Tumbling satellite or debris gets my vote... which is different to an iridium flare.
I have no official capacity on this nor experience, only observations and reading other reports. These pin point flashes can be seen night in night
out, from past reports clearly observable wherever you are in the world, sometimes you'll only see one and get no idea of a path, sometimes you'll see
two flashes but it's still hard to determine, some times they have so much tumble they flash regularly and it's clear they're on a path/orbit. On
occasion, there is more than one tumbling / pinpoint flashing object in the sky at the same time which can make it that little bit more confusing/hard
to work out.
I'm not sure you'd want an operational satellite to be tumbling so erratically, so perhaps its worth considering also space junk, debris and
satellites that are dead - that simply aren't being told to stay upright because they're no longer operational, but at the same time remaining in
orbit for some years.
the Union of Concerned Scientists listed 902 operational satellites from a known population of 19,000 large objects and about 30,000
I used to think this was some kind of alien phenomena when I first encountered it, but as it became easier to spot and regular "encounters", my view
has long since moved onto space debris and tumbling satellites. A bit like when you see litter on the street, these pinpoint flashes are a reminder of
the litter we've created in space
For example, in February 2015, the USAF Defense Meteorological Satellite Program Flight 13 (DMSP-F13) exploded on orbit, creating at least 149
debris objects, which are expected to remain in orbit for decades.
149 un-co-ordinated objects (some probably shiny metal) orbiting us with who-knows-what kind of tumbling motion. It's also such a short-lived and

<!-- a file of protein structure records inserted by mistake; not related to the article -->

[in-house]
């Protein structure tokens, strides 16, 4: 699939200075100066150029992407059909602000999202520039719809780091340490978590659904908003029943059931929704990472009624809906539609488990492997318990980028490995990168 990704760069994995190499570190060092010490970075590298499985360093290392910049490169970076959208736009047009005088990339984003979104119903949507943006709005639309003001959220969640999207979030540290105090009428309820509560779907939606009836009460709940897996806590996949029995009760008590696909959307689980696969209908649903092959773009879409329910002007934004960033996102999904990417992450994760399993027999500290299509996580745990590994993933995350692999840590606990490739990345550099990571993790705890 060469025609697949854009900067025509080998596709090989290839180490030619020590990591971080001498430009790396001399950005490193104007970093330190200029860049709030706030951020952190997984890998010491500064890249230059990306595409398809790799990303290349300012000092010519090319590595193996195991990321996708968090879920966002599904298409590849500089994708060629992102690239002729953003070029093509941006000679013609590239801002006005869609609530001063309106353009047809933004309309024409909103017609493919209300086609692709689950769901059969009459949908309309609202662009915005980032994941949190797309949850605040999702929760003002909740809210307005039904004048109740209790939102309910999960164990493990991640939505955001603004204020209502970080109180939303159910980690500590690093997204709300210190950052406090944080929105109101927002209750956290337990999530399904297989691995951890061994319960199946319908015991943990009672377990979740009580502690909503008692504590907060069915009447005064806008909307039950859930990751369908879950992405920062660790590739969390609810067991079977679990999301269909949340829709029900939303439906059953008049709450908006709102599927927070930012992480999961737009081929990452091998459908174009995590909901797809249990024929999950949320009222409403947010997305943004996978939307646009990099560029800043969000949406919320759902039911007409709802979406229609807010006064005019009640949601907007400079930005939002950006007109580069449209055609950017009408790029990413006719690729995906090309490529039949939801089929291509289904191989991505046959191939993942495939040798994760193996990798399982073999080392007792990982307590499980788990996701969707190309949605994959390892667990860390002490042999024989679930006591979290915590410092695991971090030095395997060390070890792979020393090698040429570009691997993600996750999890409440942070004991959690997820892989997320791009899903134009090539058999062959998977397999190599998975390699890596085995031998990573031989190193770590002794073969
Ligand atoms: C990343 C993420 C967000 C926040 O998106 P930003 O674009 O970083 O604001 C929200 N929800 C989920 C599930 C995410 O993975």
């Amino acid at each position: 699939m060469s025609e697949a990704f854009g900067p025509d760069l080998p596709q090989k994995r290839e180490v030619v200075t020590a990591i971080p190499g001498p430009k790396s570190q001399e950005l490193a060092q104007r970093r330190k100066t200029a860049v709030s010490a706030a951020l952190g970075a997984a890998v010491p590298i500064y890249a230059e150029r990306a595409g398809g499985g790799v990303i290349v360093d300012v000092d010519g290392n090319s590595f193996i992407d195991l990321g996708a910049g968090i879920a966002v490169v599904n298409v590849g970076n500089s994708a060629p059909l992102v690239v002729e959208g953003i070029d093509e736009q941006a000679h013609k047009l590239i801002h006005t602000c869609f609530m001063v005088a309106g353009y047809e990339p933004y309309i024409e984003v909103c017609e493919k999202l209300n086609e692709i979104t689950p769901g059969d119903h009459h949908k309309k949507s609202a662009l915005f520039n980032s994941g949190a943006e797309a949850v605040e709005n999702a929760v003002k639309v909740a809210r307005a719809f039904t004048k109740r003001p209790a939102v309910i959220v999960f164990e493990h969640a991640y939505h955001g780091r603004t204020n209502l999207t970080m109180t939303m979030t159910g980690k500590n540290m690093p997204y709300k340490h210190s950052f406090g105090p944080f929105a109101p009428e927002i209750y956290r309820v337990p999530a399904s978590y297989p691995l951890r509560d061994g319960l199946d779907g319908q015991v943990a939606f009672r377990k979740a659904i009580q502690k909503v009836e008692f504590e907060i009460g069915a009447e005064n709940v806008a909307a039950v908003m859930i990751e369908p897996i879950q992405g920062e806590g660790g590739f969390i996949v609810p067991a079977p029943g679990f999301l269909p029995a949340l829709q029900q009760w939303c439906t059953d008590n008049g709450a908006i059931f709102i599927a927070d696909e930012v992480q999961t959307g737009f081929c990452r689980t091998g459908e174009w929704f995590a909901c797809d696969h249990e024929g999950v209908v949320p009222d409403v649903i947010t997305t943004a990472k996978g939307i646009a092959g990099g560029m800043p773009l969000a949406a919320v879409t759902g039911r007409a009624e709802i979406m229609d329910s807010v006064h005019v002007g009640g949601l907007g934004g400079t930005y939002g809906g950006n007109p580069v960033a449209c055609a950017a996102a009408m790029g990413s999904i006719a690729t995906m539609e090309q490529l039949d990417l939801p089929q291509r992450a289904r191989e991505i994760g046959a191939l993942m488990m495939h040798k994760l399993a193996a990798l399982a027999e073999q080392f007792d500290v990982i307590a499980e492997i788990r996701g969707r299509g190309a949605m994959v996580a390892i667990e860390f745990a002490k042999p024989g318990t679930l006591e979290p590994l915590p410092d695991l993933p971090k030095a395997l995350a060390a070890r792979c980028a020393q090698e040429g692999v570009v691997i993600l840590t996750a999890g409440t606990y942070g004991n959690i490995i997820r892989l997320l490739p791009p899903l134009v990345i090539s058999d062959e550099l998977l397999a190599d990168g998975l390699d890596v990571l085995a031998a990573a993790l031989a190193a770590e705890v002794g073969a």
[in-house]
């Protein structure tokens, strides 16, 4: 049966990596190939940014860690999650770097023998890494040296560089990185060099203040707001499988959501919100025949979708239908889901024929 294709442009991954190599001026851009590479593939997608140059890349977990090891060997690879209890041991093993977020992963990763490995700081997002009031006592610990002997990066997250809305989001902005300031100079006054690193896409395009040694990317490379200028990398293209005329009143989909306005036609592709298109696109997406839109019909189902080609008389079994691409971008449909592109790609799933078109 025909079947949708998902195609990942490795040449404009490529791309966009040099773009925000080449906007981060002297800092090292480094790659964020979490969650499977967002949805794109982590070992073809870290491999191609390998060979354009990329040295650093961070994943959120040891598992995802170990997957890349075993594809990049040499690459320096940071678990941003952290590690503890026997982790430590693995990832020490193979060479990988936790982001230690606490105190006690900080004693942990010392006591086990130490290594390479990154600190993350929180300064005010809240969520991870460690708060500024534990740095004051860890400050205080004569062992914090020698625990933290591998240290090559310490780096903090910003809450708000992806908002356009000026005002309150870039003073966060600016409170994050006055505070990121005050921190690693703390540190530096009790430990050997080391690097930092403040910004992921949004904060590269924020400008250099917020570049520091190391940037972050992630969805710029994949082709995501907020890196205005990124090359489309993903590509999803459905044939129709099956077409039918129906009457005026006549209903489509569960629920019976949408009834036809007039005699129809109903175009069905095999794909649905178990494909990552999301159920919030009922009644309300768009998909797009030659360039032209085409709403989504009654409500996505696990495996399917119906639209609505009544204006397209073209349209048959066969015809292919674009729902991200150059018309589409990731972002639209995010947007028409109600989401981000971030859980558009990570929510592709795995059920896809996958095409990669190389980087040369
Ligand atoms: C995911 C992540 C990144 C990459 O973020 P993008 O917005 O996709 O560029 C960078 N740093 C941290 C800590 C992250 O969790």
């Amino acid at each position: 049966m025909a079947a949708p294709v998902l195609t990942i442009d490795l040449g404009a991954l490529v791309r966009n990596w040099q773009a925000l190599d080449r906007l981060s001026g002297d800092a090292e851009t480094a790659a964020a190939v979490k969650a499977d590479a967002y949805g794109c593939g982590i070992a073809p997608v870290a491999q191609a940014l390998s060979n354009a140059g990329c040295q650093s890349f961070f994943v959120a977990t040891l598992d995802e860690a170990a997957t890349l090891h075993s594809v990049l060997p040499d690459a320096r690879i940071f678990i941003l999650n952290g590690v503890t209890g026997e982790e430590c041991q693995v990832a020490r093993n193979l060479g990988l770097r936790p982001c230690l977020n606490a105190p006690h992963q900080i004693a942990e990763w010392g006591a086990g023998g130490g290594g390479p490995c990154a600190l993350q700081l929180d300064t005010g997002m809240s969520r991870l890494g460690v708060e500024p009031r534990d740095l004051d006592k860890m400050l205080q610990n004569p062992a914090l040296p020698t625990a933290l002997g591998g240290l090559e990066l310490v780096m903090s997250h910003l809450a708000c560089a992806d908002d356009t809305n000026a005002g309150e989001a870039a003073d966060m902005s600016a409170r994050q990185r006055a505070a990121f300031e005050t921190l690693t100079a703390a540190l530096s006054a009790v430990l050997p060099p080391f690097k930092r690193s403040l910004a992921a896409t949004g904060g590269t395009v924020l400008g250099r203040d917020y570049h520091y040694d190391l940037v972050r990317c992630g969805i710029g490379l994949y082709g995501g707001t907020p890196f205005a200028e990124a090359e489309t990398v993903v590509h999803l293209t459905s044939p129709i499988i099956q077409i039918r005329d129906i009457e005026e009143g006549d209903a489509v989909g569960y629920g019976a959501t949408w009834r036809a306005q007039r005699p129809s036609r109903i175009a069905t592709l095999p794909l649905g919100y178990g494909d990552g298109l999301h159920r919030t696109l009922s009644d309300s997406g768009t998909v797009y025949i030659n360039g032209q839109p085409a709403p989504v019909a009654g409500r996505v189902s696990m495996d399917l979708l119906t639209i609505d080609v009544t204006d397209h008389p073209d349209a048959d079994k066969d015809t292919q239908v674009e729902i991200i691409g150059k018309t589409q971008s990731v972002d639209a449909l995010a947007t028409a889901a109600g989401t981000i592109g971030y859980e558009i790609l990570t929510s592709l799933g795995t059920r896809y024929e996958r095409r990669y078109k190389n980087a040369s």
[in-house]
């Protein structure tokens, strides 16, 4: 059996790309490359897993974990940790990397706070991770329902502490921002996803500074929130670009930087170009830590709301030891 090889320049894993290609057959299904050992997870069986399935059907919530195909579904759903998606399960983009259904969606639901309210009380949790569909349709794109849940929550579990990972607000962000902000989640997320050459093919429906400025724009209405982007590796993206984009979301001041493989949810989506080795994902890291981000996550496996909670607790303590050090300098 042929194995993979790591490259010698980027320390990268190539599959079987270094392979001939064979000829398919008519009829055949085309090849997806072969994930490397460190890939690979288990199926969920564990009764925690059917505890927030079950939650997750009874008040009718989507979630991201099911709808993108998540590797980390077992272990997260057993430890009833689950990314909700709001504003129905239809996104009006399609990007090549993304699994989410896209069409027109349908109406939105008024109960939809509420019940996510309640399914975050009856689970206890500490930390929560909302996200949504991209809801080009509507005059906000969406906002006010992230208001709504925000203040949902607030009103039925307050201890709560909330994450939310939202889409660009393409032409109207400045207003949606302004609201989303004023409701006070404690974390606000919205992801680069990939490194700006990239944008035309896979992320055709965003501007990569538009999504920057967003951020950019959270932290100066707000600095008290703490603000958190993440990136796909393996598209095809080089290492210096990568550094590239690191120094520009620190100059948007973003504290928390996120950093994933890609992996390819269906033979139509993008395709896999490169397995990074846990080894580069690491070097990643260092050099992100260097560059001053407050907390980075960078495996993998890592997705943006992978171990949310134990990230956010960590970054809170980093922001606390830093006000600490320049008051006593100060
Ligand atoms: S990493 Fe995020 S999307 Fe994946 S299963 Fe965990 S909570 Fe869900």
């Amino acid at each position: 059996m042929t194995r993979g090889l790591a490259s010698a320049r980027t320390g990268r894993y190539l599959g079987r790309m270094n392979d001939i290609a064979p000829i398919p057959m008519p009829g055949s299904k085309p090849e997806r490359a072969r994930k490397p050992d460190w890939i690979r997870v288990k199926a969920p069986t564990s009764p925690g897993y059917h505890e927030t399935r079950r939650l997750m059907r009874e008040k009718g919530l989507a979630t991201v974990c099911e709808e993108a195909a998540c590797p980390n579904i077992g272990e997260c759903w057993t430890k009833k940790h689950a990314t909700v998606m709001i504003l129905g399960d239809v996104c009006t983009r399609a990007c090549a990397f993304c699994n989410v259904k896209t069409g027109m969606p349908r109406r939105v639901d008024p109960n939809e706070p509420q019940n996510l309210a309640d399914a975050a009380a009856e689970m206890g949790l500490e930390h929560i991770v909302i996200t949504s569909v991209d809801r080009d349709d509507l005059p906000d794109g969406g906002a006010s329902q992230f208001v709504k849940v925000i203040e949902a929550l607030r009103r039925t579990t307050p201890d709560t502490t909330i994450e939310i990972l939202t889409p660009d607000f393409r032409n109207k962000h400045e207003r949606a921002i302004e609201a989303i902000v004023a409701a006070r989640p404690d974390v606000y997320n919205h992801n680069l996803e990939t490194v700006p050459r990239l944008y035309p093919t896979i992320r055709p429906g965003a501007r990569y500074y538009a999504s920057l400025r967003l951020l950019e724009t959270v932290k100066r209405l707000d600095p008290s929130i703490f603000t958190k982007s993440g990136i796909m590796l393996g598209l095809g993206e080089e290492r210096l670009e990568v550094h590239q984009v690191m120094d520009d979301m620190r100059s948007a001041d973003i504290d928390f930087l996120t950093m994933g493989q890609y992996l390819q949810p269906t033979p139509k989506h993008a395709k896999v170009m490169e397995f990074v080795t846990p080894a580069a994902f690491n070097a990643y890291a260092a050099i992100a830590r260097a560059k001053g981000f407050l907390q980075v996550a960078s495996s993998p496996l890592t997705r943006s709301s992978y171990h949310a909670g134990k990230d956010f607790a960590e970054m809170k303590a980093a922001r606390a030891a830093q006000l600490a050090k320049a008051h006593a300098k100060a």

common sight that I don't think it relates to the realm of extraterrestrial or such, even if it is perhaps occurring in the same "regions" of space
that some alien phenomena does*.
There may not be any official conclusion but there is certainly a common sense one. I'm not saying this covers every single pin point flash in the
night sky but I think it (debris) explains a big portion. I get the impression there is also very little official information on space debris, it's
certainly not an issue/policy we'll ever see covered on MSM or in politics, unless of course a specific event like a satellite crashing somewhere on
Earth - where space industry & gov's really have to cover their backsides
My point is, there's debris, and there's secret debris, and we seem to still be in an age of 'learning' about debris in orbit - no public hearings,
court cases or anything yet to really show what the implications are or what the current "signs" or pointers of the problem may be.
So that harmless little pin point flash today could be what crashes into your house in 50 years time when its orbit has decayed
It's probably worth worrying about it being that more than aliens or anything... but it's just my opinion, each to their own
* There are still plenty of questions that need answering though, to completely rule this out. The erratic movements of "fast walkers" (not seen by
naked eye) could be connected to pin point flashes (seen by naked eye). That would be quite hard to determine but not impossible. That said, in a lot
of fast walker videos, there is no noticeable flaring, which into the visible spectrum, would show up quite brightly on IR videos. So I'm still going
edit on 13-8-2015 by markymint because: (no reason given)